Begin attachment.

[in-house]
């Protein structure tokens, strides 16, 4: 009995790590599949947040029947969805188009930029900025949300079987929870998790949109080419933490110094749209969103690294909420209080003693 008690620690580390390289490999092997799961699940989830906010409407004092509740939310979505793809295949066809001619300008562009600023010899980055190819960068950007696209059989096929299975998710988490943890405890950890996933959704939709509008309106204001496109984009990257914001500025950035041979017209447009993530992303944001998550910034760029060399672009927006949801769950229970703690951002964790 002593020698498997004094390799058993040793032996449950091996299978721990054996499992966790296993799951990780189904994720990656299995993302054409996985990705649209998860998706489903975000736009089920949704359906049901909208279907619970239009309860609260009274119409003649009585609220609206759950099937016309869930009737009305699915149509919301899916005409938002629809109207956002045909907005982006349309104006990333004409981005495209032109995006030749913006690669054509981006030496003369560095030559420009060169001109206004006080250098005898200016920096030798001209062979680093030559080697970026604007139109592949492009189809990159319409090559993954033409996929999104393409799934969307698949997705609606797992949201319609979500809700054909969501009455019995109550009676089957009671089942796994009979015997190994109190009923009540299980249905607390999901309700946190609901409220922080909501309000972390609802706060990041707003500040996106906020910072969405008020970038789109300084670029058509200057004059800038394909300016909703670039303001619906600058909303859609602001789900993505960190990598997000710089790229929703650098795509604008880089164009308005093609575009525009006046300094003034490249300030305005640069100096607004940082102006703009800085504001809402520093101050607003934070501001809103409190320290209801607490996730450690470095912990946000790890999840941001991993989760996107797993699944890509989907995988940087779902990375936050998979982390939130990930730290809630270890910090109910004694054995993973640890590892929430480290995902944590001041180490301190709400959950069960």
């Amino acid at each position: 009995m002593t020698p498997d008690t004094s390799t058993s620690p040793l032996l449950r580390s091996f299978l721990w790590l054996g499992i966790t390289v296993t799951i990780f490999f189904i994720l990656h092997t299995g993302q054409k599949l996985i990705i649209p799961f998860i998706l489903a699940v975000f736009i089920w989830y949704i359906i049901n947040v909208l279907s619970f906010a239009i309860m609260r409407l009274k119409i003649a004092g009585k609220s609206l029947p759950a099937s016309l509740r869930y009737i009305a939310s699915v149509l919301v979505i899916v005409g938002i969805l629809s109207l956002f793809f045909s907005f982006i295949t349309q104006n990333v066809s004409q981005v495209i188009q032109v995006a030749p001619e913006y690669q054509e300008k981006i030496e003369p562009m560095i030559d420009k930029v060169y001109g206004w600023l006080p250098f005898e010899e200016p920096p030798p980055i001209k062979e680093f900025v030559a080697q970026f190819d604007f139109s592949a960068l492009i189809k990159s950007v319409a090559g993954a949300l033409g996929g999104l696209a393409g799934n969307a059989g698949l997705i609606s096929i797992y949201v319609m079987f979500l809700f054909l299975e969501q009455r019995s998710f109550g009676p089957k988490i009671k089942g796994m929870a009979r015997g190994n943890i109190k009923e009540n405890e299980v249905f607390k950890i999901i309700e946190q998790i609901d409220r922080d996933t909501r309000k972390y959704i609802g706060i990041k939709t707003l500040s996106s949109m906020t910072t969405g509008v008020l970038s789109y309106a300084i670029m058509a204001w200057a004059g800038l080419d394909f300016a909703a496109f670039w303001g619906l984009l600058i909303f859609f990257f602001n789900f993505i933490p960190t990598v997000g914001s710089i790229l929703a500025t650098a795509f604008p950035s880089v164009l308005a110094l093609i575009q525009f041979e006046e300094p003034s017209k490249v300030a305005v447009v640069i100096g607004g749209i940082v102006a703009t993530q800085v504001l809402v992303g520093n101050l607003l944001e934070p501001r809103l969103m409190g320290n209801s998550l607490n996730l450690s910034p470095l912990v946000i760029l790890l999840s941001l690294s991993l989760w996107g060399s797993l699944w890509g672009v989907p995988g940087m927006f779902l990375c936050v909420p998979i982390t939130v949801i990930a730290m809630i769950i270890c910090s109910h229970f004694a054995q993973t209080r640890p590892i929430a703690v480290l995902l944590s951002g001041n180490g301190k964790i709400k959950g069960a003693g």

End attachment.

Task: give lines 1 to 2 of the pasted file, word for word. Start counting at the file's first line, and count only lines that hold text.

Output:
[in-house]
């Protein structure tokens, strides 16, 4: 009995790590599949947040029947969805188009930029900025949300079987929870998790949109080419933490110094749209969103690294909420209080003693 008690620690580390390289490999092997799961699940989830906010409407004092509740939310979505793809295949066809001619300008562009600023010899980055190819960068950007696209059989096929299975998710988490943890405890950890996933959704939709509008309106204001496109984009990257914001500025950035041979017209447009993530992303944001998550910034760029060399672009927006949801769950229970703690951002964790 002593020698498997004094390799058993040793032996449950091996299978721990054996499992966790296993799951990780189904994720990656299995993302054409996985990705649209998860998706489903975000736009089920949704359906049901909208279907619970239009309860609260009274119409003649009585609220609206759950099937016309869930009737009305699915149509919301899916005409938002629809109207956002045909907005982006349309104006990333004409981005495209032109995006030749913006690669054509981006030496003369560095030559420009060169001109206004006080250098005898200016920096030798001209062979680093030559080697970026604007139109592949492009189809990159319409090559993954033409996929999104393409799934969307698949997705609606797992949201319609979500809700054909969501009455019995109550009676089957009671089942796994009979015997190994109190009923009540299980249905607390999901309700946190609901409220922080909501309000972390609802706060990041707003500040996106906020910072969405008020970038789109300084670029058509200057004059800038394909300016909703670039303001619906600058909303859609602001789900993505960190990598997000710089790229929703650098795509604008880089164009308005093609575009525009006046300094003034490249300030305005640069100096607004940082102006703009800085504001809402520093101050607003934070501001809103409190320290209801607490996730450690470095912990946000790890999840941001991993989760996107797993699944890509989907995988940087779902990375936050998979982390939130990930730290809630270890910090109910004694054995993973640890590892929430480290995902944590001041180490301190709400959950069960």